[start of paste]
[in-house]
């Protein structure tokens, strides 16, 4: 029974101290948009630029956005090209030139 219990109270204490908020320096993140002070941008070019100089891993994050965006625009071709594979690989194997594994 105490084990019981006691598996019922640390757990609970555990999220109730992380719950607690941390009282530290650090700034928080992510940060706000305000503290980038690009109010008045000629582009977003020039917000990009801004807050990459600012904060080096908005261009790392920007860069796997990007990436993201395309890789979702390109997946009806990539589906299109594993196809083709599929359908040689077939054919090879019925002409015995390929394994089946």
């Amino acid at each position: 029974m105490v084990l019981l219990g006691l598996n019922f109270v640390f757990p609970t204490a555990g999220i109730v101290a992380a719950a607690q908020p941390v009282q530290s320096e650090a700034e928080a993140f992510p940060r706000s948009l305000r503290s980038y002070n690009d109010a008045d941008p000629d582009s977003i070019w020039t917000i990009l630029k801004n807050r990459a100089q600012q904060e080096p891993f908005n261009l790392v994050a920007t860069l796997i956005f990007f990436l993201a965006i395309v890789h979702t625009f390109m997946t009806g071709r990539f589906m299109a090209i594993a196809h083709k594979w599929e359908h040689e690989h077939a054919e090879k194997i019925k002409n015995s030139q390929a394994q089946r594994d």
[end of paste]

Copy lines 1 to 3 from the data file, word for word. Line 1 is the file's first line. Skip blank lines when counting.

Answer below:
[in-house]
């Protein structure tokens, strides 16, 4: 029974101290948009630029956005090209030139 219990109270204490908020320096993140002070941008070019100089891993994050965006625009071709594979690989194997594994 105490084990019981006691598996019922640390757990609970555990999220109730992380719950607690941390009282530290650090700034928080992510940060706000305000503290980038690009109010008045000629582009977003020039917000990009801004807050990459600012904060080096908005261009790392920007860069796997990007990436993201395309890789979702390109997946009806990539589906299109594993196809083709599929359908040689077939054919090879019925002409015995390929394994089946």
């Amino acid at each position: 029974m105490v084990l019981l219990g006691l598996n019922f109270v640390f757990p609970t204490a555990g999220i109730v101290a992380a719950a607690q908020p941390v009282q530290s320096e650090a700034e928080a993140f992510p940060r706000s948009l305000r503290s980038y002070n690009d109010a008045d941008p000629d582009s977003i070019w020039t917000i990009l630029k801004n807050r990459a100089q600012q904060e080096p891993f908005n261009l790392v994050a920007t860069l796997i956005f990007f990436l993201a965006i395309v890789h979702t625009f390109m997946t009806g071709r990539f589906m299109a090209i594993a196809h083709k594979w599929e359908h040689e690989h077939a054919e090879k194997i019925k002409n015995s030139q390929a394994q089946r594994d």